Description

BACKGROUND AND SUMMARY OF THE INVENTION

The present invention relates generally to pneumatic rail brake systems and more specifically to improved components for the system.

The prior art brake systems were generally standardized to include an ABD or equivalent braking valve connected by conduits to the brake pipe, auxiliary and emergency reservoirs and brake cylinders. These brake valves would control all the brakes on the trucks of a single car. If more than two trucks were to be controlled by the brake valve, relay valves were included. These systems include a substantial amount of conduits connecting the elements of the brake system on each of the cars. The ABD and equivalant brake valves include the service application, emergency application, release and accelerated release function. With the development of non-conventional car designs, brake systems which are adapations of the preexisting brake systems were developed. These and the conventional brake systems include an unnecessary amount of conduits per car and unnecessarily large reservoirs.

Thus, it is an object of the present invention to provide a simplified fluid brake system for rail vehicles.

Another object of the present invention is to provide a braking system which reduces the size of the auxiliary and emergency reservoirs.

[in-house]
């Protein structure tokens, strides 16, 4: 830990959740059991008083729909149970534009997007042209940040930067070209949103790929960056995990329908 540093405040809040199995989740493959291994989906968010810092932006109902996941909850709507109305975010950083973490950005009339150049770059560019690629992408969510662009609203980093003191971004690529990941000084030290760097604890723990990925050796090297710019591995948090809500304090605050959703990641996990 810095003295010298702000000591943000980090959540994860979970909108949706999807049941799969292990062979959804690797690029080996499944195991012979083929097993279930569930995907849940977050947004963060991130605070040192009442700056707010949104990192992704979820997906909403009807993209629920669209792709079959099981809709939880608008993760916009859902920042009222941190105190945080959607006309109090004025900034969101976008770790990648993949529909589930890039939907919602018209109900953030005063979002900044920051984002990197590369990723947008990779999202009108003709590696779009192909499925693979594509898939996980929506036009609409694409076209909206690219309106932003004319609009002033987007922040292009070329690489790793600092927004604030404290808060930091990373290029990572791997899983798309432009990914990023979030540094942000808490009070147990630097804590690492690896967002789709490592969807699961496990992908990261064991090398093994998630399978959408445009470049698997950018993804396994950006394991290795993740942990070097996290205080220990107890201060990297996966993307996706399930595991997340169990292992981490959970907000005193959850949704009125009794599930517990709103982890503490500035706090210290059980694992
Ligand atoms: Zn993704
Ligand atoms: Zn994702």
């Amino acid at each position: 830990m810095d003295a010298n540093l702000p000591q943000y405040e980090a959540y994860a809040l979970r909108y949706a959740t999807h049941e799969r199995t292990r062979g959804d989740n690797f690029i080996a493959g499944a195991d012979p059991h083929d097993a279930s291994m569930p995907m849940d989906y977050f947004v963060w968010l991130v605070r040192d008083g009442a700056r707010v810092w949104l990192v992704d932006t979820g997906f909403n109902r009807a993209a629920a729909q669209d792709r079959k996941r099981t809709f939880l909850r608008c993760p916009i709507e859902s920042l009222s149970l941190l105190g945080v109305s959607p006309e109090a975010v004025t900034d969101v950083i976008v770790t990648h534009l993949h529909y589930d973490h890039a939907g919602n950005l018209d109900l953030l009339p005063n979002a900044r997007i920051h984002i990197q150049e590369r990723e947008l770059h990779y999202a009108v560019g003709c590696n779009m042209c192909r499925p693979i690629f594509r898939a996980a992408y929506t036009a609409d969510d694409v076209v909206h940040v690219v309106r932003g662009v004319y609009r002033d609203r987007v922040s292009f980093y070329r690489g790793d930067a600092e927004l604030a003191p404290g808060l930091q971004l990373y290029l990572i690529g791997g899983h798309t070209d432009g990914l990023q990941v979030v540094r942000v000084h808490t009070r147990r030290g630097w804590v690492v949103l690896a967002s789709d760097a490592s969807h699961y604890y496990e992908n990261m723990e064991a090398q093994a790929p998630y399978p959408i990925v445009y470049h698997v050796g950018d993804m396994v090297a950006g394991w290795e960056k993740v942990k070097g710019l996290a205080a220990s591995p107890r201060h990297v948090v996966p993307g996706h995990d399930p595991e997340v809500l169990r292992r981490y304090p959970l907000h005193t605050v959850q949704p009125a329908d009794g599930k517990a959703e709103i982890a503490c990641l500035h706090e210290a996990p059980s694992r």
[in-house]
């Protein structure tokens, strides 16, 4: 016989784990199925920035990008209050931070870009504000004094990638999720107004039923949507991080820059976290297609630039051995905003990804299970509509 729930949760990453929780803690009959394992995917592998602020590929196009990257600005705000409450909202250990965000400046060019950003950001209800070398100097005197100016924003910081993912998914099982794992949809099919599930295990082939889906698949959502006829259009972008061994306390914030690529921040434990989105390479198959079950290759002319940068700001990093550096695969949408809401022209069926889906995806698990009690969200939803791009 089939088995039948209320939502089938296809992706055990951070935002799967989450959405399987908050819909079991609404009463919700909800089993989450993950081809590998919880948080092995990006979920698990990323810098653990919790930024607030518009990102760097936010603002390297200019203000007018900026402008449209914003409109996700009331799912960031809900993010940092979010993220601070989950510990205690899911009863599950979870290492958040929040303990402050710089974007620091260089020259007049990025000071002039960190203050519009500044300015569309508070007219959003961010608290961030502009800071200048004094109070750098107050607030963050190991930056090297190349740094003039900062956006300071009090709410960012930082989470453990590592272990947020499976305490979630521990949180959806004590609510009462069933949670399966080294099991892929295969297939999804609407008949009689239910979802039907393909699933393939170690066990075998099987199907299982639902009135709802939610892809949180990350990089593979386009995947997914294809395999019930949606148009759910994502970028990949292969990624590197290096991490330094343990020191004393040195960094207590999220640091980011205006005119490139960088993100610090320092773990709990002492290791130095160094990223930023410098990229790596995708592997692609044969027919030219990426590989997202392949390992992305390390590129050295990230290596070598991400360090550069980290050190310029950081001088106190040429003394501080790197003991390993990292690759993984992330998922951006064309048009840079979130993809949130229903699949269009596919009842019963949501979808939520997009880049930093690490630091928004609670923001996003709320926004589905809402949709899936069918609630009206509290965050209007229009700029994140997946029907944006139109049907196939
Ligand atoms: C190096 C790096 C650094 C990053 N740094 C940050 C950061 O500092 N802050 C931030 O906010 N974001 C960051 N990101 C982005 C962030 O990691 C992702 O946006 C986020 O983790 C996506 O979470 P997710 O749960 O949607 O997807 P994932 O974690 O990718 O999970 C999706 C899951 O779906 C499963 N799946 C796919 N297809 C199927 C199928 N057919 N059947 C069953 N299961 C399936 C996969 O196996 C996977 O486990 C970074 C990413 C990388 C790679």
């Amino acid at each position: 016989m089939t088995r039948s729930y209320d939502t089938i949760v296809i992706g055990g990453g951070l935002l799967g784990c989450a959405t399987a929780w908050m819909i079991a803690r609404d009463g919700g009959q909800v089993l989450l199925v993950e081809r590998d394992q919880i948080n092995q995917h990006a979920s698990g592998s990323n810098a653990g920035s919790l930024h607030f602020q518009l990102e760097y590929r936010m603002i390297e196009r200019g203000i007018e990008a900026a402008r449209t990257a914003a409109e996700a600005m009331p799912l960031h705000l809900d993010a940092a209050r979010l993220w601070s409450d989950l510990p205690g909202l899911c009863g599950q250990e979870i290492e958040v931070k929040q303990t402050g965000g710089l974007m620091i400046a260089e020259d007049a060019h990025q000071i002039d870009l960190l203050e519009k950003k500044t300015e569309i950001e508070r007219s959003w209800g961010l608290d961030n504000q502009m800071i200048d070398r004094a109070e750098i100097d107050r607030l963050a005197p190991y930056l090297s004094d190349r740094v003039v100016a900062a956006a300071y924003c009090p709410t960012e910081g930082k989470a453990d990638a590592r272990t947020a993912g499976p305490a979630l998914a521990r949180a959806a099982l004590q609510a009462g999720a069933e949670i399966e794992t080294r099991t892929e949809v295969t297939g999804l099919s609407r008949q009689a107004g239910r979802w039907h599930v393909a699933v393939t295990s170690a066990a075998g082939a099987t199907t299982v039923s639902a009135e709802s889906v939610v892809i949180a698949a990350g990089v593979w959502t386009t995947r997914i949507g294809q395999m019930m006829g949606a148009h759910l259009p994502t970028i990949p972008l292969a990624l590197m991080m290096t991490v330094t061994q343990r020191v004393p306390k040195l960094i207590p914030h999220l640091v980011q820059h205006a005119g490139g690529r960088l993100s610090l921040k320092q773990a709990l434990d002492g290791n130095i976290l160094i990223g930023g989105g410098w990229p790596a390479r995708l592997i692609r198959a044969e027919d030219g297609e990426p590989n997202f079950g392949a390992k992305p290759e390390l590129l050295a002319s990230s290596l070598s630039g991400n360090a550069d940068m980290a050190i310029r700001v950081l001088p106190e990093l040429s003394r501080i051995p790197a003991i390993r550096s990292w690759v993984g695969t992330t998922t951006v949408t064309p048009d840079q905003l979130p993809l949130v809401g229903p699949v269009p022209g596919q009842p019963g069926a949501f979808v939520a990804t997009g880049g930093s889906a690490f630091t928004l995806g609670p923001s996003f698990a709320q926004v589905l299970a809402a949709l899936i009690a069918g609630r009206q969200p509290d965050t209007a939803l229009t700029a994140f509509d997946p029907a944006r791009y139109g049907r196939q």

A further object of the present invention is to eliminate unnecessary piping and reduce the number of sources of fluid leakage.

Another object of the present invention is to provide a group of standard parts or modules which can be economically applied to any type of freight car without special engineering, including articulated cars having any number of trucks between couplers.

These and other objects of the invention are attained by providing a triple valve assembly having reduced auxiliary and emergency reservoirs mounted directly thereon. The assembly is connected only to the brake pipe and to the brake cylinder of one truck and controls the interconnection between the brake pipe, brake cylinder, auxiliary reservoir and emergency reservoir to produce charging of the reservoirs, service application and emergency application of the brakes and release of air to the brake cylinder. The unique triple valve, in response to the venting of brake pipe which characterizes an emergency brake application, provides a sequential application of pressure to the brake cylinder. First the auxiliary reservoir pressure is equalized with that of the brake cylinder, followed by disconnection of the auxiliary reservoir from an application of the emergency reservoir to the brake cylinder. This sequential operation allows increased brake cylinder pressure while allowing reduction in the volume of the emergency reservoir used to accomplish this pressure.